4 Data-Backed Strategies to Increase Your Customer’s Lifetime Value (CLV)


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Every week you crunch numbers. Profits, losses, margins, costs.

But are you also calculating Customer Lifetime Value? If you’re not, you’re overlooking a potentially valuable metric.

Quite simply, CLV sounds like what it is. It’s a prediction of the total net profit attributed to a customer over the course of your relationship with them. Why is it important?

Knowing this number will help you understand your repeat business – and just how much you can expect to make in net profit from a single customer.

In turn, you’ll have more insight into how much is prudent to invest into each customer. You can then spend more efficiently and effectively on marketing and customer retention programs. You can also communicate better with customers and provide them with a more positive experience.

And while it sounds complicated, in actuality, CLV is one of the easier business metrics to figure out. Here’s an equation to help you determine yours:

(Average Order or Sale Value) x (Number of Repeat Sales) x (Average Retention Time in Either Months or Years for a Customer)

Now let’s put that equation into practice with a real world example. Say you run a coffee shop. Your typical order cost is $4.90 and customers visit you about three times a week with an average customer retention of five years. That means your CLV is $4.90 x 3 days a week x 60 months = $882.

With this number in mind, you can better understand your customers and make smarter decisions about how much to invest in marketing, when and how much to discount, and how to tailor new products and services to them. You’ll also have more insight into just how much your customers are spending and how often.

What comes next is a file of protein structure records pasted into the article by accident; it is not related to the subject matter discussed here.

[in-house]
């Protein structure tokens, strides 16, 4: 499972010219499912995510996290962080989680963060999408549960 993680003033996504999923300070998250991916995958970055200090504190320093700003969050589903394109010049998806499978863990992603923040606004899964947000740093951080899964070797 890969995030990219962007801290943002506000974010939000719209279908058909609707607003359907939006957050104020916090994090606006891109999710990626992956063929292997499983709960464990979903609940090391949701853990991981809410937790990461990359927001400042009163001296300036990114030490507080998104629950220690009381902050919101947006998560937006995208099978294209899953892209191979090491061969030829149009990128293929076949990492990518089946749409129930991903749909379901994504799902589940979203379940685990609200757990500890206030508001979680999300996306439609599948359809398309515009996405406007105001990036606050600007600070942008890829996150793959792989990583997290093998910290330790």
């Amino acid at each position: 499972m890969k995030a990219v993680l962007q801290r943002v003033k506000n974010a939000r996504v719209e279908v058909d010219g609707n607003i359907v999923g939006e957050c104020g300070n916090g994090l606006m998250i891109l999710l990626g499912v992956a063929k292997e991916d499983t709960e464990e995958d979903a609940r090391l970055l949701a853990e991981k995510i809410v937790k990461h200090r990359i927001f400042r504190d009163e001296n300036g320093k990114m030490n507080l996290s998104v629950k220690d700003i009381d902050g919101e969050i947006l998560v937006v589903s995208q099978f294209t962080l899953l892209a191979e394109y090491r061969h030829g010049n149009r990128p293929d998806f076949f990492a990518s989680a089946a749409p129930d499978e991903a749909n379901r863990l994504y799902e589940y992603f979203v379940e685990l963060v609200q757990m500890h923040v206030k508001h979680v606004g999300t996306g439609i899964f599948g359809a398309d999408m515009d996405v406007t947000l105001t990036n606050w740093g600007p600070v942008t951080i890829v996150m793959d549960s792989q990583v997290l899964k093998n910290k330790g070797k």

According to stats

That said, according to statistics, a customer has a 27% chance of returning to your business after their first visit. So if this sounds familiar – you’ve crunched the numbers and your CLV could use some work – what should you do to inspire loyalty? There are plenty of ways to misuse data, or poorly allocate your inhouse data specialists, but there are also plenty of ways to hit a home run with data analysis. Here are several data-backed strategies to consider:

Tip #1: Improve the customer service experience.

Collecting, assessing and acting on real time data during the customer service process can separate you from the competition. For instance, when a customer calls, your service representatives should know details like the plan the customer has, features they use, purchasing history, and how long they’ve been a customer. Having this kind of data at their fingertips means they can deliver a more memorable customer experience.

Tip #2: Invest in customer segmentation.

You can’t take a one-size-fits-all approach to your customers. And by segmenting them out – whether by psychographics, lifestyle, geography, etc. – you can determine important factors, such as which types of customers use which services or features most and how often they engage with your brand’s social media posts. The data you glean by segmenting customers throughout their life cycle will help with the next tip.

Tip #3: Make personalization a priority.

In today’s web-driven, competitive culture, personalization is critical to business success. Consider sites like Amazon.com. It’s a great example of personalization through its product recommendations and other content tailored to unique users. And in fact, according to a study by PWC’s Digital Services Group, 94% of senior leaders think personalization is critical or important to reaching customers.

94 percent of seniors

Tip #4: Use a good customer analytics tool.

This is especially important for an e-commerce site because analytics can show you where there are issues in the user experience. For instance, if your customers are abandoning their shopping carts at an alarming rate, you can use analytics to access session replays and behavior flow reports. You’ll then be able to uncover – and rectify – problem areas.

At the end of the day, improving you CLV simply means improving your customer experience. And with today’s technology, along with big data, there are seemingly countless ways to figure out where to focus your efforts. It’s up to you to find the ones that best work for your business.

Ajay Paghdal
Ajay Paghdal is the founder of Youth Noise, a digital marketing firm and OutreachMama a productized marketing service, and a contributor to entrepreneur.com and business.com.


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